newspapers are not dead

by Mark Allen

As a local government press officer I am in the privileged position to interact with and read a wide range of social media, traditional media and new media sources on a daily basis.

Social and new media has enriched our knowledge of what people think and how they come to conclusions and is a very good thing on the whole.

I've have blogged since 2003, Tweet and use Facebook and Linked In and so am hardly a Luddite.

At a recent conference I was struck by how many people – mostly local bloggers – seemed to write off the newspaper and local radio industries.

This surprised me and is something I believe is done at our cost.

44% of households still buy a daily newspaper.

Of the 2.940 articles from releases and enquiries mentioning Halton Borough Council in the past year 57% appeared in local papers and more if you count their websites.

Out of more than 833 enquires more than 72% came from the local press – and the resulting stories appeared in the papers or their websites.

Look through the news threads on Twitter – see how many link to stories originating from newspapers. I have yet to have one media enquiry from a blogger – although I would welcome them.

The main weekly paper in Widnes and Runcorn - The Weekly News -  has seen a circulation increase of 3% in the last year - after several increases in a row.

According to the Audit Bureau of Circulation, the newspaper circulation body, 40% of print readership is under 34-years-old and the 15 to 24-year-old PREFERING the print version to the online copy.

The number of daily visitors to regional news websites increased by more than 25% in the first half of the year, according to ABC.

Trinity Mirror which owns our local Runcorn and Widnes network of websites saw the biggest increase in traffic – daily visitors were up 53.6% to 468,426 and monthly visitors were up 54.7% to 9m year-on-year.

Newsquest saw the number of monthly users rise by 31.7% to 8.5m and Northcliffe was up 29% to 5.2m

Express & Star owners the Midland News Association saw a year-on-year increase in monthly users of 40.9% to 976,980 – with daily visitors up 35.8% to 54,859.

Most people I know still rely on the newspaper or a website with stuff used in it for their primary source of news, especially in traditional working class places like Halton - or those with an ageing population.

In our eagerness to embrace new media sources we shouldn't lose sight of the value of traditional ones - particularly in traditional working class areas like Halton where a lot of people still buy local and regional papers. The Liverpool Echo and The Liverpool Post still do well and free weekly The World is still popular.

And as a small snapshot everyone in a friend’s office (who is not connected with the press) 75% either have a national paper or look at one online – even if it is The Daily Mail…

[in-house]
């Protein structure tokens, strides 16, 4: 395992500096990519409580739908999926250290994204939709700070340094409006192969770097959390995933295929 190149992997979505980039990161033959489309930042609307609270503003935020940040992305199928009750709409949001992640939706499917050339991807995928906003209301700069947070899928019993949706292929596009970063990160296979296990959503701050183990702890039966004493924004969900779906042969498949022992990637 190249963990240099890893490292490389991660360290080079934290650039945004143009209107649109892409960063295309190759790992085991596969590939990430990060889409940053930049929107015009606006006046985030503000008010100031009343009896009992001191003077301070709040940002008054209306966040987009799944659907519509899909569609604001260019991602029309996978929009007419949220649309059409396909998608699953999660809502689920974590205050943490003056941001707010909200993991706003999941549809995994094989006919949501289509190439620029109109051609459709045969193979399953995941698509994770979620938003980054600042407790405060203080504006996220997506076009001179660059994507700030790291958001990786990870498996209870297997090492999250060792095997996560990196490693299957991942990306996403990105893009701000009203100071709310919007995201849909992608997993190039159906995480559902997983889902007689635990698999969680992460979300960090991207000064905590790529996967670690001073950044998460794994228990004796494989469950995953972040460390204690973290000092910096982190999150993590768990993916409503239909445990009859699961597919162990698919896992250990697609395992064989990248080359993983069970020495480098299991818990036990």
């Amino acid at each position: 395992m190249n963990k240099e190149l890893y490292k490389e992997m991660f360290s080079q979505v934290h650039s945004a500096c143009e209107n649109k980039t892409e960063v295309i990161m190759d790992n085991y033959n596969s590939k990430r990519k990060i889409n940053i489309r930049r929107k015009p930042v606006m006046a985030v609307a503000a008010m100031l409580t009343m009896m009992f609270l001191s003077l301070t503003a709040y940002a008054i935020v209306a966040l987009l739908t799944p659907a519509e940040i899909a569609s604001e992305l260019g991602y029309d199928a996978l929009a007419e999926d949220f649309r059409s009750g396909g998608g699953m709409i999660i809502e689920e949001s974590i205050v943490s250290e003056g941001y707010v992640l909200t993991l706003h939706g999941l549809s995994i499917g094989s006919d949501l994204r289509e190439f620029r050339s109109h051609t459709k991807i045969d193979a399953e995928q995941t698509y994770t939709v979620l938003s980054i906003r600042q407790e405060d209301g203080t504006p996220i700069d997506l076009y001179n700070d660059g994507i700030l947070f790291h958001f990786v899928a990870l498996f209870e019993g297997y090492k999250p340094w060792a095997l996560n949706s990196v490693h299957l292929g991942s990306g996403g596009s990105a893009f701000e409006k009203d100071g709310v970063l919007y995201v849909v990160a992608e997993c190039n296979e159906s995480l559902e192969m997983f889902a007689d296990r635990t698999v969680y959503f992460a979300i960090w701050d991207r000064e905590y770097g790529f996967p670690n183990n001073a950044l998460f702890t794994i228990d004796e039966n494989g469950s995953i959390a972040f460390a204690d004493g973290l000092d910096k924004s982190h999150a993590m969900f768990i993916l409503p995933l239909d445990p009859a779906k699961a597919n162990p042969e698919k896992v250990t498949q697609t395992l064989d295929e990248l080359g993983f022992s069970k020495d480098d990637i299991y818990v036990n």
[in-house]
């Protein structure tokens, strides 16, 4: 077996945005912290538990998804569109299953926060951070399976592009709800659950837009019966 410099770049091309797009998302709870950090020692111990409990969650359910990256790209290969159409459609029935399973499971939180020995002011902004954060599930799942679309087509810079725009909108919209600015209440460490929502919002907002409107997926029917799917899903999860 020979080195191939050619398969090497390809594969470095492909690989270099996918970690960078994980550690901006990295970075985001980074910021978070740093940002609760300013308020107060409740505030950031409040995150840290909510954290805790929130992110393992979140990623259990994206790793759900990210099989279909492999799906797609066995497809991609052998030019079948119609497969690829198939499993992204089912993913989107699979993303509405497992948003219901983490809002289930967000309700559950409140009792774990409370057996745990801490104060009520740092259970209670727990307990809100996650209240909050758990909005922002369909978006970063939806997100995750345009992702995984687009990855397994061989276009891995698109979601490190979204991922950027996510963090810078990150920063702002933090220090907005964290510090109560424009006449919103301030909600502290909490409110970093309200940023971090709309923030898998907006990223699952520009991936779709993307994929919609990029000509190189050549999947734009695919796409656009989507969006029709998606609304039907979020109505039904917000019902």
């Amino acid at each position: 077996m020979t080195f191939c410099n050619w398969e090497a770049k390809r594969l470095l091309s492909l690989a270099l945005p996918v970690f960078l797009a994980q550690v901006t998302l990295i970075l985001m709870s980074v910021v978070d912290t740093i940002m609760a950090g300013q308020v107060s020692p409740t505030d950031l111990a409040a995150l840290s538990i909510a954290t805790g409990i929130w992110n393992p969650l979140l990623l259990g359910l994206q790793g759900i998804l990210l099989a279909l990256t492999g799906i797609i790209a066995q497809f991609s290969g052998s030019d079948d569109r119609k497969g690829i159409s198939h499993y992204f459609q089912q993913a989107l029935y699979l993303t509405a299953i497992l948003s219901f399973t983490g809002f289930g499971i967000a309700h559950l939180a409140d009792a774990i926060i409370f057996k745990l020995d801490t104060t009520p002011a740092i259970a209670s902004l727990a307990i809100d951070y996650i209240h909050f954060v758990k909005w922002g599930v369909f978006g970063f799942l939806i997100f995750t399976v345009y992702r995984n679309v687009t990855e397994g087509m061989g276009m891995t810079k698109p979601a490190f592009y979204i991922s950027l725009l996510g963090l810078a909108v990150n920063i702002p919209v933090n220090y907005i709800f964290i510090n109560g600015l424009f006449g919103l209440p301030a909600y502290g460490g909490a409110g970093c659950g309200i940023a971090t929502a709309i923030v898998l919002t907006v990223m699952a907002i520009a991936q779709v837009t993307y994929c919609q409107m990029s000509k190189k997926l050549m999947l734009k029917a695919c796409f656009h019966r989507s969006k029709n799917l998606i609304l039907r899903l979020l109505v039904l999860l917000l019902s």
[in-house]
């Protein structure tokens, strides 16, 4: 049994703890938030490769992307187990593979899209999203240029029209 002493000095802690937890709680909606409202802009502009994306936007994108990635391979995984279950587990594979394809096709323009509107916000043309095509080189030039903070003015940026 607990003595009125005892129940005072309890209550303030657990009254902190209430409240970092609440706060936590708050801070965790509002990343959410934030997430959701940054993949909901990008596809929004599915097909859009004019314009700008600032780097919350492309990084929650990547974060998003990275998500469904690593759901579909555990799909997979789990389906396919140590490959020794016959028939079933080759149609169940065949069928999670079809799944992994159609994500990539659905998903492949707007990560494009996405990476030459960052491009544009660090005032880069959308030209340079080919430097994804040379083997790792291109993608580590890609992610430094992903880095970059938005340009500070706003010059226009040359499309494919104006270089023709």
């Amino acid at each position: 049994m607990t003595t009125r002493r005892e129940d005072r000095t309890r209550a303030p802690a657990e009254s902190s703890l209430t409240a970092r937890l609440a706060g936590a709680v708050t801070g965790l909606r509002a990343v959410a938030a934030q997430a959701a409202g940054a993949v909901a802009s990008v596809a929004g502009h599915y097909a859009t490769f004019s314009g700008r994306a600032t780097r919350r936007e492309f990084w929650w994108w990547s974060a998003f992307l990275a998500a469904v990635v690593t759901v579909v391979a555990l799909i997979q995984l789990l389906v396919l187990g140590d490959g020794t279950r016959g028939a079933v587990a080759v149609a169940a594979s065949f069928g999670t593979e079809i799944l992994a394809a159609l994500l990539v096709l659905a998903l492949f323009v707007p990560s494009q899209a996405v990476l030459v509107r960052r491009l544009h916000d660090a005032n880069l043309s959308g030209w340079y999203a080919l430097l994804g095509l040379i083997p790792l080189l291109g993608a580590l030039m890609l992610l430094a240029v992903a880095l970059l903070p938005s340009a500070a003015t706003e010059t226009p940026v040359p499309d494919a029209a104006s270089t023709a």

Of course lets not forget The Stephen Lawrence case would not have been re-opened without The Mail.

In the mad anti-journo crush of THAT enquiry it must be remembered that the newspaper industry is likely to be more truthful and find more ground breaking stories than Facebook or Twitter - that is often a libellous free-for-all.

The 10 London-based national titles sell an average of 9,540,993 a day. This is a HUGE amount...

The 68 English regional dailies (mornings and evenings) together sell 2,085,116. The nine Scottish dailies sell 735,002; the six Welsh sell 183,131; and the three Northern Ireland titles sell 137,230.

UK has a population of around 61 million. Since the average number of people living in a household is 2.36, the number of households is therefore approximately 26 million

Ergo 44% of households buy a daily paper.

We may read papers a different way through iPads, laptops and phones - but they will be with us for some time to come - and their spirit will outlive them.

STATS: 7% of paid-for weekly newspapers increased their circulation in the first six months of 2011 while 14% saw a double-digit drop in circulation, figures from the Audit Bureau of Circulation show.

The best performing title was the Wanstead & Woodford Guardian which saw a 27.1% boost in circulation to 4,354. This was followed by the Bracknell News, up 13.7% to 3,683, and the Lowestoft Journal, which rose 6.5% to 16,606.

While 24 paid-for weeklies increased their circulation in the first half of the year, 45 titles saw a double-digit drop in sales. So half as many showed an increase than a double digit fall... hardly the disaster forecast!


Mark Allen is a former journalist and is a press officer for Halton Borough Council in Cheshire.

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